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Safety Belts and Sanity
A journey to find the perfect dog seat belt
Kit and Holly stay safe in Bark editor Claudia Kawczynska's car in a crate.

It all started with a Golden Retriever. Well, a photo of one anyway, placidly enjoying a car ride, all from the comfort and safety of a seat belt designed for dogs. It’s amazing what good marketing can do to instill a dream in your mind: “Hey, that could be my life.” While my two dogs are usually fairly well behaved in the car (aside from that incident when Skip pooped in the backseat while I was driving ... seriously, what do you do in that situation?), I recently realized I need to do more to ensure their safety on our many summer outings, and recalling that idyllic Golden Retriever’s picture from a previous shopping trip, I decided I would stop by the pet store in my neighborhood and pick up seat belts for the dogs.

 

It’s not that I haven’t attempted to keep the dogs safe in the car before; Believe me, I’ve tried. First there were the car seats. They looked cute, and when I had one dog it worked great (although there was that aforementioned pooping incident). Eventually, the car seats had to go, after Leo chewed his way free of his car seat, which inspired Skipper to escape too. Major mess: lots of foam and polyester in the backseat. After the car seats came the kennels, which were one long, howling nightmare, in addition to the fact that it was nearly impossible to fit both cumbersome kennels in the back of my ultra-mini Honda Civic. Then there was the cargo net, which literally lasted about 15 seconds until Skipper busted through it like the Incredible Hulk. When I worked out the cost, it came to about $1 per second of use.

 

Really, I should have known better than to think that I could just breeze in to my local pet store and buy the perfect dog seat belt. But I was clouded by the lie of that well-behaved Golden Retriever, and the employees at the pet store were so sure they had the right safety option for my dogs. They allowed me to test (i.e., they looked the other way while I tore open every package on display) all of their seat belt options. They even patiently assisted me in squeezing Leo, whose body is shaped like an Old Tyme strongman, into a seat belt clearly designed for cats. After thoroughly dismantling the well-organized Car Safety section of the pet store, I purchased two padded seat belt harnesses, with that dreamy looking well-behaved Golden Retriever on the package. 

 

Excited about my new purchase and the promise of increased safety for the dogs, I wanted to use the new seat belts immediately. Getting the harnesses onto the dogs was surprisingly easy, making me confident that these seat belts would work. Then came the task of actually securing the harnesses to the car seat belts. Not as easy. Once Leo heard the snap close, he realized the only thing he wanted in this world was freedom and he was going to fight to the end to get it. He twisted and contorted his body, while I stood nearby with a treat trying to coax him into just sitting still. He calmed down for a minute (probably out of exhaustion), and I sprinted to the other side of the car to strap in Skipper. By the time I had secured Skipper, Leo was free. I zipped back to the opposite side of the car to reconnect Leo, and by the time I got there, Skipper was loose. So here were my options: Get the dogs strapped into their seat belts so tight it will take them about 10 minutes to escape (giving me the chance to drive safely for a few miles before pulling over and re-securing the dogs), or give up and return the seat belts. Wiping my brow free of sweat, I walked back into the pet store with my dreams crushed, my tail between my legs, and I asked the clerk, “What’s your return policy for opened merchandise?”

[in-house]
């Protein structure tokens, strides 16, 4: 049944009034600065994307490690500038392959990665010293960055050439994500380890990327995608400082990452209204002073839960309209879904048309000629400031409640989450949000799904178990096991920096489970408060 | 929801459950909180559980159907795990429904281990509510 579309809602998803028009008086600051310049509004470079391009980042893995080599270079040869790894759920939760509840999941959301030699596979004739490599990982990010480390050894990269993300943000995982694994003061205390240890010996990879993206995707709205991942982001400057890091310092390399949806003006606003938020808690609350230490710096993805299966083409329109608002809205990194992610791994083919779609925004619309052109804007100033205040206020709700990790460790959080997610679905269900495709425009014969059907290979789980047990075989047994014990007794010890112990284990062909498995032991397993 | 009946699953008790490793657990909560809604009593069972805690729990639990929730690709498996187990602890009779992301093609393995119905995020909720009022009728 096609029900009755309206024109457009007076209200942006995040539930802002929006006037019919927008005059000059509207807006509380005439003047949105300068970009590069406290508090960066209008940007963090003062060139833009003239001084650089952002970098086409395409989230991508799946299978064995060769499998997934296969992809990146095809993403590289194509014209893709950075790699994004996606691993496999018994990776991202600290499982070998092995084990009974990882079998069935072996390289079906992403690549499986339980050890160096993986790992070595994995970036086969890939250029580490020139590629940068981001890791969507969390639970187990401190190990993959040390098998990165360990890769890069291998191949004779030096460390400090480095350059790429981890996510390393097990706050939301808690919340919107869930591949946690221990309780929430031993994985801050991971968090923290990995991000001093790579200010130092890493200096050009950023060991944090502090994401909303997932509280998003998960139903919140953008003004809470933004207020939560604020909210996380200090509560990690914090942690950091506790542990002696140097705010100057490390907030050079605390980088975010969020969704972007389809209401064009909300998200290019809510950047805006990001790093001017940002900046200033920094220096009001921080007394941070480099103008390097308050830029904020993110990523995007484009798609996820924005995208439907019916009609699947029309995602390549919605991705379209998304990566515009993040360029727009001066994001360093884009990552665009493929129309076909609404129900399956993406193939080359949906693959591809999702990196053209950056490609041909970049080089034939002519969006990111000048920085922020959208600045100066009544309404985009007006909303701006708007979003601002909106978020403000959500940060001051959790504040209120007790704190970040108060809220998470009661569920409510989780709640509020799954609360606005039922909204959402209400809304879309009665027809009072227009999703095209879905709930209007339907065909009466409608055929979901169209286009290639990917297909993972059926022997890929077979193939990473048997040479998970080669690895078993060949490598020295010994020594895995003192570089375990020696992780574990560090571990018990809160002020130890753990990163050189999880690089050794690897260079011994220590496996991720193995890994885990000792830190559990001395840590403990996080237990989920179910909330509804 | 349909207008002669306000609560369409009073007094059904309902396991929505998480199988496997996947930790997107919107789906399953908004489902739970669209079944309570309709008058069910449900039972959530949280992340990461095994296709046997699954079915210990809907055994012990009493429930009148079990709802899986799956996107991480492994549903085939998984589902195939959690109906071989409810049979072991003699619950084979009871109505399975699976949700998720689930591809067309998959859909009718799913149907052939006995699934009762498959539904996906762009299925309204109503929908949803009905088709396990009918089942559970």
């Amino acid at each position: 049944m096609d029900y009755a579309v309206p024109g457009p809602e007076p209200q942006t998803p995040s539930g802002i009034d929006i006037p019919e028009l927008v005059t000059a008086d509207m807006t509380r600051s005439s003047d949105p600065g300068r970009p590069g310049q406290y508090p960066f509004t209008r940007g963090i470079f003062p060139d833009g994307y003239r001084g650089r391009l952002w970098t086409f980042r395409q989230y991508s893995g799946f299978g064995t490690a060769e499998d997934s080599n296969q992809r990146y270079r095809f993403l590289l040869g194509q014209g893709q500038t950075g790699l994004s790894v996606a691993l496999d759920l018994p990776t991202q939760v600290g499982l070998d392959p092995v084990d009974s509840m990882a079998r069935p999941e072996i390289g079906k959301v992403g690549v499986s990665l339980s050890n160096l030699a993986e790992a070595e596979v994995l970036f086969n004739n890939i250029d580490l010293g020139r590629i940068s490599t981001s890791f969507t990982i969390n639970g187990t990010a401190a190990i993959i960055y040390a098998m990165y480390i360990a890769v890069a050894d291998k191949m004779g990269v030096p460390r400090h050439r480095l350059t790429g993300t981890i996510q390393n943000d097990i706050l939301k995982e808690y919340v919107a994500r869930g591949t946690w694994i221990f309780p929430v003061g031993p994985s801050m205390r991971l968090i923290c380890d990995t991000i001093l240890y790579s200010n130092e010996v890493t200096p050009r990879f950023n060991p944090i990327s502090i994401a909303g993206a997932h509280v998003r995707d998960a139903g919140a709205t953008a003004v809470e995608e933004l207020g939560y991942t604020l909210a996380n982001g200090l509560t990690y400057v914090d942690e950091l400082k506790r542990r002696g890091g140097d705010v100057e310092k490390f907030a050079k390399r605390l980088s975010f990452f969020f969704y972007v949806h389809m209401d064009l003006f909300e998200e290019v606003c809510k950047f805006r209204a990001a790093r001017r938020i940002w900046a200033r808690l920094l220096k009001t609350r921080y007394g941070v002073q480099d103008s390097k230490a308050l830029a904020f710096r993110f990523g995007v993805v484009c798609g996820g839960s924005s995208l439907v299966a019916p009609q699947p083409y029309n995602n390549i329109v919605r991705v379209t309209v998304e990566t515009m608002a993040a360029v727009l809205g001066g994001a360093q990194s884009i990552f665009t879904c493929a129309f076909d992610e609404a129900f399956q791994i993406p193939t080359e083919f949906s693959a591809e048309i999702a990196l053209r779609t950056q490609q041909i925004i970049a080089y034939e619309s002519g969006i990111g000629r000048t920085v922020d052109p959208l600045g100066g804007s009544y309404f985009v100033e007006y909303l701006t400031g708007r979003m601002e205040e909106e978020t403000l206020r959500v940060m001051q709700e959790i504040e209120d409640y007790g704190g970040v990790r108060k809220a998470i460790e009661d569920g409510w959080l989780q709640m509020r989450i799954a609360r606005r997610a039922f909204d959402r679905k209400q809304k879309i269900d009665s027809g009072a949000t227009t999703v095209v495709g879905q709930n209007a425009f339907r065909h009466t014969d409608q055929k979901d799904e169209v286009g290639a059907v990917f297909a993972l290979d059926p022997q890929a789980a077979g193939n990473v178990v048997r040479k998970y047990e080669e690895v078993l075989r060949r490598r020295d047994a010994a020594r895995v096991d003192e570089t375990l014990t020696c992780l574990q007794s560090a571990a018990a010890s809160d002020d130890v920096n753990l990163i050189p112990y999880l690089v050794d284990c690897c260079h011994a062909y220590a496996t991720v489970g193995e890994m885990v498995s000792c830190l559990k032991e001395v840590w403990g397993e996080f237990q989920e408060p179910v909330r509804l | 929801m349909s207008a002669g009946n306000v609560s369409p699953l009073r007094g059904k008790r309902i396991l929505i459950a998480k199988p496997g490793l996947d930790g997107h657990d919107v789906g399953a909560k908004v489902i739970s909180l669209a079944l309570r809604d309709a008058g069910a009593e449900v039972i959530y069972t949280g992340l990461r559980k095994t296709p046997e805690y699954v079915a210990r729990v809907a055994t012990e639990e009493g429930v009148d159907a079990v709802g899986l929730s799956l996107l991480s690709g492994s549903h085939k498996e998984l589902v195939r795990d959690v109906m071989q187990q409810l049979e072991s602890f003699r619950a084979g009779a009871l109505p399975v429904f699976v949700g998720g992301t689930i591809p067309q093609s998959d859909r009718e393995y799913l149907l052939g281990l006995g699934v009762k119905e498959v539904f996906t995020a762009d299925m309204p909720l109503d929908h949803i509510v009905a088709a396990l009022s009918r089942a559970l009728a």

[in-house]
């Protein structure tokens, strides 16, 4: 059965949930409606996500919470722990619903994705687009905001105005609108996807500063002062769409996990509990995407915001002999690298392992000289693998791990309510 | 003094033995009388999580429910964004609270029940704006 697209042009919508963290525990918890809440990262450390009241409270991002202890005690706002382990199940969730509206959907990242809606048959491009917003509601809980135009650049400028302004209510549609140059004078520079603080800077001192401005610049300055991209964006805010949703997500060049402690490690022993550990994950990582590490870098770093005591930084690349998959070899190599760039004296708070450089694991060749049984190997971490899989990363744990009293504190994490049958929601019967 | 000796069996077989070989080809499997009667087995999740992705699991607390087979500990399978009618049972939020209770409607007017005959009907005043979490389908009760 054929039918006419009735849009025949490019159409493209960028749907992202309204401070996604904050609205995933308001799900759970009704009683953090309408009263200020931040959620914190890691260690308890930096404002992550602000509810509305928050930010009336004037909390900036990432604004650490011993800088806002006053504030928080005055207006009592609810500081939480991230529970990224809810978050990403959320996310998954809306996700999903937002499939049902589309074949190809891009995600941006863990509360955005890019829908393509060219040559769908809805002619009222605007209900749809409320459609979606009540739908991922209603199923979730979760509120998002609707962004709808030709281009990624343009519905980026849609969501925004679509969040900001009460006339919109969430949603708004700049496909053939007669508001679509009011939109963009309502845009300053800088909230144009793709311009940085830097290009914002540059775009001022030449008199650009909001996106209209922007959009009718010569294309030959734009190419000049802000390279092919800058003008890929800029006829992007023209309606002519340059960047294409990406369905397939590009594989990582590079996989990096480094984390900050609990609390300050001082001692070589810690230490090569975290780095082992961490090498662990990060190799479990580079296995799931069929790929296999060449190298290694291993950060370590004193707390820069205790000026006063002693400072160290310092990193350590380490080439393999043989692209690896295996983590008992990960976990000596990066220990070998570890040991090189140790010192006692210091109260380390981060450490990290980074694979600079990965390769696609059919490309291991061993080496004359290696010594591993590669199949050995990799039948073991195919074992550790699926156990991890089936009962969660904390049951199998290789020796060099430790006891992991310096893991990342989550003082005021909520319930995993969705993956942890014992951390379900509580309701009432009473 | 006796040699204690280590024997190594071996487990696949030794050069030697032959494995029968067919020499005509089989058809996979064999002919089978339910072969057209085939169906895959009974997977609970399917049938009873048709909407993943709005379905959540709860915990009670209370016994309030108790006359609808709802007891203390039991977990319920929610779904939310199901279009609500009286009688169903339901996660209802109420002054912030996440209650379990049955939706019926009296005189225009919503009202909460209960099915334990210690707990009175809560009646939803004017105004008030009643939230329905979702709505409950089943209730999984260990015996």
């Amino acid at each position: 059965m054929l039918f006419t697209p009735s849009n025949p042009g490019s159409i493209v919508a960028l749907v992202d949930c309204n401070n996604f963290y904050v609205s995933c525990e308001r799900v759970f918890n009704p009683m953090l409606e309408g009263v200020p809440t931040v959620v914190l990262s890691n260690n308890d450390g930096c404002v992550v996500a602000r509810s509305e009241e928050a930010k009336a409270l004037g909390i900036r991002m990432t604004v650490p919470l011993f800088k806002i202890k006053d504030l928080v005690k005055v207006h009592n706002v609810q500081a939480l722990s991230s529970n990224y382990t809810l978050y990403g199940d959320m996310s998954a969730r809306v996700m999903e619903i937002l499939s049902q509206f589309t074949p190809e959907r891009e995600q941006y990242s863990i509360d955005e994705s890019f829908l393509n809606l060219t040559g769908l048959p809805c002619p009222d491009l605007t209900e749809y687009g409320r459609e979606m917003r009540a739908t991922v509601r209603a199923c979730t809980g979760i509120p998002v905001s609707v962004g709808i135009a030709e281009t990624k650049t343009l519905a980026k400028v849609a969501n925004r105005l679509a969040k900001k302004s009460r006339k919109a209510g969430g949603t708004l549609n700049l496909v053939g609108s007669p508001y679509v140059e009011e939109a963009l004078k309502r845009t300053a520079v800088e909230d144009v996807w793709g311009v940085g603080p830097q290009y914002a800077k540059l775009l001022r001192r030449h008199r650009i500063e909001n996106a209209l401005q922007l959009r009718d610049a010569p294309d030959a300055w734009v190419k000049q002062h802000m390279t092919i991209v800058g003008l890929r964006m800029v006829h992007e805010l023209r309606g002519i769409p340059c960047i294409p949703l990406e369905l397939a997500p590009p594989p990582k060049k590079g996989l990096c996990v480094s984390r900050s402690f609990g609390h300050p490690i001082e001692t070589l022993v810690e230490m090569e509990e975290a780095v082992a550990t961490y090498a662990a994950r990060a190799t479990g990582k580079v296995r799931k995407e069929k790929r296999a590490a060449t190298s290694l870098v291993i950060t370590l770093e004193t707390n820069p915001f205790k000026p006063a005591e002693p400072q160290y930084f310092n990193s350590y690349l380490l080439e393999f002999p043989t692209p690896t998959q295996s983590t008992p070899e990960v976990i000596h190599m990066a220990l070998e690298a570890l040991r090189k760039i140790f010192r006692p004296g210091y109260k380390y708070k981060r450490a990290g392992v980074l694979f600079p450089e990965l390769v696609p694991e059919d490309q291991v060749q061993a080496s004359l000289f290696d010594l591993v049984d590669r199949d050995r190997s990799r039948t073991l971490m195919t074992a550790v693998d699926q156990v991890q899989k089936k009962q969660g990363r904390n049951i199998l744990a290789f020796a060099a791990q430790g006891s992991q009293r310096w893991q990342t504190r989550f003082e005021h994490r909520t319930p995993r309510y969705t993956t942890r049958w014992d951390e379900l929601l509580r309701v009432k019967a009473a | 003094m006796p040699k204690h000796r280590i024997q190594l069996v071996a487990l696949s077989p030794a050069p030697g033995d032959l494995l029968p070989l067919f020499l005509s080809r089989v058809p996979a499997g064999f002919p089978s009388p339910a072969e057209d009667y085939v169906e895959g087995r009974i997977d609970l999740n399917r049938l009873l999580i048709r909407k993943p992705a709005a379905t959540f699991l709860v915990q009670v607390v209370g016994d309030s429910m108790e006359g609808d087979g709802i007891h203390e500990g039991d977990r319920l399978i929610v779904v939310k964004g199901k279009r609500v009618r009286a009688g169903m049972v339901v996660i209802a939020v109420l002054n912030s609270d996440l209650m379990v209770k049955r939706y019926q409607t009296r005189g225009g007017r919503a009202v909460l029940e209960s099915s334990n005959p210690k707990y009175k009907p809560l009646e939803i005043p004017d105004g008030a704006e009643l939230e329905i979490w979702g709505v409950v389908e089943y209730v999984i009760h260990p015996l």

While finding the best car safety options for my dogs has been difficult, it has now become an obsession. I’ve resorted to purchasing increasingly creative (and slightly outrageous) options on the Internet, and I’m praying something works soon, or else I will have to throw down some serious cash to purchase a car big enough to comfortably fit the dog crates. Maybe I’ll just go whole-hog with one of those $1,000+ police K9 enclosures. Safety first!

 

 

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Kate VandenBerghe is a recent graduate of the California College of Arts MFA program in San Francisco. She runs Paper Animal Design, her own freelance design company, and lives in Oakland with her two rescue pups, Skipper and Leo.

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